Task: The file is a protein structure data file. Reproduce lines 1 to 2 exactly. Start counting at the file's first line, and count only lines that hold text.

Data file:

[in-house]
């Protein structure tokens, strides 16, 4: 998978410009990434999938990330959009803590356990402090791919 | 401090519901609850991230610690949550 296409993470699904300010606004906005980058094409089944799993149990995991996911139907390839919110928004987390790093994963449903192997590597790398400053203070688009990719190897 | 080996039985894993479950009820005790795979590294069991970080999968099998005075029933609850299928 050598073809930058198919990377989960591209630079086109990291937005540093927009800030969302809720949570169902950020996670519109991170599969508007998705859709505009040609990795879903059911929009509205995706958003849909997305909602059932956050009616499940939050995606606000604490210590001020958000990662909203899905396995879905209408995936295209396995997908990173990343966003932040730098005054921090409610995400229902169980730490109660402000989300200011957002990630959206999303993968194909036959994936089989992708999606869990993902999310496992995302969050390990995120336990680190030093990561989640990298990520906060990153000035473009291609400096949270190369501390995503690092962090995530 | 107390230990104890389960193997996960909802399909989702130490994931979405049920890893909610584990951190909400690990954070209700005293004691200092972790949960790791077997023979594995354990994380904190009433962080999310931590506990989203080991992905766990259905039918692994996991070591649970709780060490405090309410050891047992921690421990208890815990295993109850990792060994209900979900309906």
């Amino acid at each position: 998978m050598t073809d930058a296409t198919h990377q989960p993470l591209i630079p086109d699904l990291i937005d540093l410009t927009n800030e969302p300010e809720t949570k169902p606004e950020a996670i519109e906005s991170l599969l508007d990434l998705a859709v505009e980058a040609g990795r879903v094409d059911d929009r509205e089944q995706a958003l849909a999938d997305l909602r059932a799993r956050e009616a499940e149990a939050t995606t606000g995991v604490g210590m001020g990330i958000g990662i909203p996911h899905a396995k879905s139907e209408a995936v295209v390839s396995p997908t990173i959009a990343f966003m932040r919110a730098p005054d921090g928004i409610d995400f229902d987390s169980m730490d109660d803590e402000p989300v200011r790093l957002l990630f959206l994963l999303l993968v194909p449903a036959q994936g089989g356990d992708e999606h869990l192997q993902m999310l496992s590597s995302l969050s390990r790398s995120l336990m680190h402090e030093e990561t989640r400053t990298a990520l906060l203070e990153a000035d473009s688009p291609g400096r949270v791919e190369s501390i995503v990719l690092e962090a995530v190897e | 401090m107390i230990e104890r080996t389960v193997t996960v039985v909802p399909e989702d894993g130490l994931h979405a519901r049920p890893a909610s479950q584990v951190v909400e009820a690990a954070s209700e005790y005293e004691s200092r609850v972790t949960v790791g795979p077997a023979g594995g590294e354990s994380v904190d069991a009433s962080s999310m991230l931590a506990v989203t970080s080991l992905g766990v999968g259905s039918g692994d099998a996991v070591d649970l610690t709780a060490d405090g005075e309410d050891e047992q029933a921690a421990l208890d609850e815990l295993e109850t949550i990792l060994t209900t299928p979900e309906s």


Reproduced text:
[in-house]
């Protein structure tokens, strides 16, 4: 998978410009990434999938990330959009803590356990402090791919 | 401090519901609850991230610690949550 296409993470699904300010606004906005980058094409089944799993149990995991996911139907390839919110928004987390790093994963449903192997590597790398400053203070688009990719190897 | 080996039985894993479950009820005790795979590294069991970080999968099998005075029933609850299928 050598073809930058198919990377989960591209630079086109990291937005540093927009800030969302809720949570169902950020996670519109991170599969508007998705859709505009040609990795879903059911929009509205995706958003849909997305909602059932956050009616499940939050995606606000604490210590001020958000990662909203899905396995879905209408995936295209396995997908990173990343966003932040730098005054921090409610995400229902169980730490109660402000989300200011957002990630959206999303993968194909036959994936089989992708999606869990993902999310496992995302969050390990995120336990680190030093990561989640990298990520906060990153000035473009291609400096949270190369501390995503690092962090995530 | 107390230990104890389960193997996960909802399909989702130490994931979405049920890893909610584990951190909400690990954070209700005293004691200092972790949960790791077997023979594995354990994380904190009433962080999310931590506990989203080991992905766990259905039918692994996991070591649970709780060490405090309410050891047992921690421990208890815990295993109850990792060994209900979900309906």